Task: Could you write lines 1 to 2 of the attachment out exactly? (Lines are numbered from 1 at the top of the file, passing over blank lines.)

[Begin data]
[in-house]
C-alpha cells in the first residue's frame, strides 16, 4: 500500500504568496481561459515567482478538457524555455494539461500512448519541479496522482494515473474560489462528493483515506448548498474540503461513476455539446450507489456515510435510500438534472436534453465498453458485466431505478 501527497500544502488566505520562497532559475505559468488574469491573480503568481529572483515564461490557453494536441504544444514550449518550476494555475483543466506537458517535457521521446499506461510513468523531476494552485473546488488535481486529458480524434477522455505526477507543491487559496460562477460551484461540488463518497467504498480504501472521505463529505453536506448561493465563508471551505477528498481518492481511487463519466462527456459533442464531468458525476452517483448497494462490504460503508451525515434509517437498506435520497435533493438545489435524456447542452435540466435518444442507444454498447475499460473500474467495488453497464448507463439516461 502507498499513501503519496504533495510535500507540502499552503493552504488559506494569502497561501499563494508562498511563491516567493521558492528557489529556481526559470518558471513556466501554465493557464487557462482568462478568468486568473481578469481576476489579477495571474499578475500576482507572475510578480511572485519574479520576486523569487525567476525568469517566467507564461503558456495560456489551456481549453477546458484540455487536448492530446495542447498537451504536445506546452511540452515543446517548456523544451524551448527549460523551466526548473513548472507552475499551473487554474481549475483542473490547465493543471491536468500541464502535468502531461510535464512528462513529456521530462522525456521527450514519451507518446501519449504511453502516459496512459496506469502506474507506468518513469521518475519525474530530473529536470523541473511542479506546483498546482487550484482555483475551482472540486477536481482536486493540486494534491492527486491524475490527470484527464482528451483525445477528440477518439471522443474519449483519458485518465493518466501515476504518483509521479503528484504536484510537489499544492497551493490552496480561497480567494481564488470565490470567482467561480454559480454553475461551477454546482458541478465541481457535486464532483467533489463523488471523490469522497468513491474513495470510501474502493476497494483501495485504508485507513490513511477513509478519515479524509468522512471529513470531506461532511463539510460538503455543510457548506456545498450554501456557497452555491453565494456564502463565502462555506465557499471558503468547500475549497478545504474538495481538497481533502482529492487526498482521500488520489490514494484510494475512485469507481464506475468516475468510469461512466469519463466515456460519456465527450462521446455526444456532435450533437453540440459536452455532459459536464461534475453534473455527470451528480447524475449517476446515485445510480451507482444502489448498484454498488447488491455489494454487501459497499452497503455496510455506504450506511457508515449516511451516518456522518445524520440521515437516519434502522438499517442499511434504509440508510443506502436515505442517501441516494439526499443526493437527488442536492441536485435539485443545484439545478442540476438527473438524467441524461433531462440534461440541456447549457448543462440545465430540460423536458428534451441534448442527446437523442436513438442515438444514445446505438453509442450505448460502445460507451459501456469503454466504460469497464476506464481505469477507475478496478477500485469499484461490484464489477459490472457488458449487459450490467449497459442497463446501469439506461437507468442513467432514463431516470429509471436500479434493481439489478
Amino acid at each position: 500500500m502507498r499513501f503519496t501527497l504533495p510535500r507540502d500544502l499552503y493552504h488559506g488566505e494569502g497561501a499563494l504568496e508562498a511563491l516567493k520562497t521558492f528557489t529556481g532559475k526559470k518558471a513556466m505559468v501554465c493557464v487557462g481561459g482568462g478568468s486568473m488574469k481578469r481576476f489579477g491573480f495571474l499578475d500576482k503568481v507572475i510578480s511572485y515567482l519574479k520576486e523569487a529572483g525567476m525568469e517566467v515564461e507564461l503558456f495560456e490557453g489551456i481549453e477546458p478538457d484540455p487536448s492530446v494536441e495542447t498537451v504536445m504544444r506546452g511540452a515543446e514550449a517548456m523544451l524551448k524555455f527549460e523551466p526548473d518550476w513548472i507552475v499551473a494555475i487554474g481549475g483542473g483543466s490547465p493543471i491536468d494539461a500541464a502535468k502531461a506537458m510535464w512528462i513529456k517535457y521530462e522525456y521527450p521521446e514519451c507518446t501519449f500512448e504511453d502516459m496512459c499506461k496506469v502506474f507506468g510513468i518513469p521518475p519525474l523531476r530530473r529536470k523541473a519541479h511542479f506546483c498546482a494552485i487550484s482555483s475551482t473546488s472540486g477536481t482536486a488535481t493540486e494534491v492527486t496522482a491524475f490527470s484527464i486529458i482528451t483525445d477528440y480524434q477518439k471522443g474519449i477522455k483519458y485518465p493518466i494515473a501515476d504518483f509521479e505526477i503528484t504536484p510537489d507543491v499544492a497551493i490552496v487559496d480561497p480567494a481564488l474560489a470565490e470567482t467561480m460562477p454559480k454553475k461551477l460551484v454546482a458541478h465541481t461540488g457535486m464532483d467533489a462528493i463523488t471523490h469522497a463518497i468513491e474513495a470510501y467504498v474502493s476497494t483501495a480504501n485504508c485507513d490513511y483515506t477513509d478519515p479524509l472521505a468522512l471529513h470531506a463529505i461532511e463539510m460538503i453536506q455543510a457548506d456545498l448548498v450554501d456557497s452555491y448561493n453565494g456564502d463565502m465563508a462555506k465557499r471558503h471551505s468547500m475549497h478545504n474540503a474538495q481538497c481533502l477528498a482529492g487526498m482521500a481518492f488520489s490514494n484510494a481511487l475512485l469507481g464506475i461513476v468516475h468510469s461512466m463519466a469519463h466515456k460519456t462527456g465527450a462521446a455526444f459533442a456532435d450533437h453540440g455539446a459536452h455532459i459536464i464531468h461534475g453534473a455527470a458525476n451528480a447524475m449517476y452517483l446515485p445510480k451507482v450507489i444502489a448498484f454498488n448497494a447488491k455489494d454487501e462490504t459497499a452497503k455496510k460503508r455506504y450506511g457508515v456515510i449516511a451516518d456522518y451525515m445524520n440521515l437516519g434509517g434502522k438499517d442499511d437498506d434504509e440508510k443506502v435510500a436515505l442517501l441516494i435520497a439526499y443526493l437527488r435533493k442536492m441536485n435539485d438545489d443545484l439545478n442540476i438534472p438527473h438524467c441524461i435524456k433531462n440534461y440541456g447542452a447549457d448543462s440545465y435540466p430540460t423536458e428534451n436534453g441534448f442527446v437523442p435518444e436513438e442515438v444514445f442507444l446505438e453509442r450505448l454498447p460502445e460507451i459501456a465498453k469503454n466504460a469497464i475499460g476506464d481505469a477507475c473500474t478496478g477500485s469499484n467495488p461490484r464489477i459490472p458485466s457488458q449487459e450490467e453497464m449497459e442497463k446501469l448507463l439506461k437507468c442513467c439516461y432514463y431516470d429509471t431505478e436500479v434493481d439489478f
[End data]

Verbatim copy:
[in-house]
C-alpha cells in the first residue's frame, strides 16, 4: 500500500504568496481561459515567482478538457524555455494539461500512448519541479496522482494515473474560489462528493483515506448548498474540503461513476455539446450507489456515510435510500438534472436534453465498453458485466431505478 501527497500544502488566505520562497532559475505559468488574469491573480503568481529572483515564461490557453494536441504544444514550449518550476494555475483543466506537458517535457521521446499506461510513468523531476494552485473546488488535481486529458480524434477522455505526477507543491487559496460562477460551484461540488463518497467504498480504501472521505463529505453536506448561493465563508471551505477528498481518492481511487463519466462527456459533442464531468458525476452517483448497494462490504460503508451525515434509517437498506435520497435533493438545489435524456447542452435540466435518444442507444454498447475499460473500474467495488453497464448507463439516461 502507498499513501503519496504533495510535500507540502499552503493552504488559506494569502497561501499563494508562498511563491516567493521558492528557489529556481526559470518558471513556466501554465493557464487557462482568462478568468486568473481578469481576476489579477495571474499578475500576482507572475510578480511572485519574479520576486523569487525567476525568469517566467507564461503558456495560456489551456481549453477546458484540455487536448492530446495542447498537451504536445506546452511540452515543446517548456523544451524551448527549460523551466526548473513548472507552475499551473487554474481549475483542473490547465493543471491536468500541464502535468502531461510535464512528462513529456521530462522525456521527450514519451507518446501519449504511453502516459496512459496506469502506474507506468518513469521518475519525474530530473529536470523541473511542479506546483498546482487550484482555483475551482472540486477536481482536486493540486494534491492527486491524475490527470484527464482528451483525445477528440477518439471522443474519449483519458485518465493518466501515476504518483509521479503528484504536484510537489499544492497551493490552496480561497480567494481564488470565490470567482467561480454559480454553475461551477454546482458541478465541481457535486464532483467533489463523488471523490469522497468513491474513495470510501474502493476497494483501495485504508485507513490513511477513509478519515479524509468522512471529513470531506461532511463539510460538503455543510457548506456545498450554501456557497452555491453565494456564502463565502462555506465557499471558503468547500475549497478545504474538495481538497481533502482529492487526498482521500488520489490514494484510494475512485469507481464506475468516475468510469461512466469519463466515456460519456465527450462521446455526444456532435450533437453540440459536452455532459459536464461534475453534473455527470451528480447524475449517476446515485445510480451507482444502489448498484454498488447488491455489494454487501459497499452497503455496510455506504450506511457508515449516511451516518456522518445524520440521515437516519434502522438499517442499511434504509440508510443506502436515505442517501441516494439526499443526493437527488442536492441536485435539485443545484439545478442540476438527473438524467441524461433531462440534461440541456447549457448543462440545465430540460423536458428534451441534448442527446437523442436513438442515438444514445446505438453509442450505448460502445460507451459501456469503454466504460469497464476506464481505469477507475478496478477500485469499484461490484464489477459490472457488458449487459450490467449497459442497463446501469439506461437507468442513467432514463431516470429509471436500479434493481439489478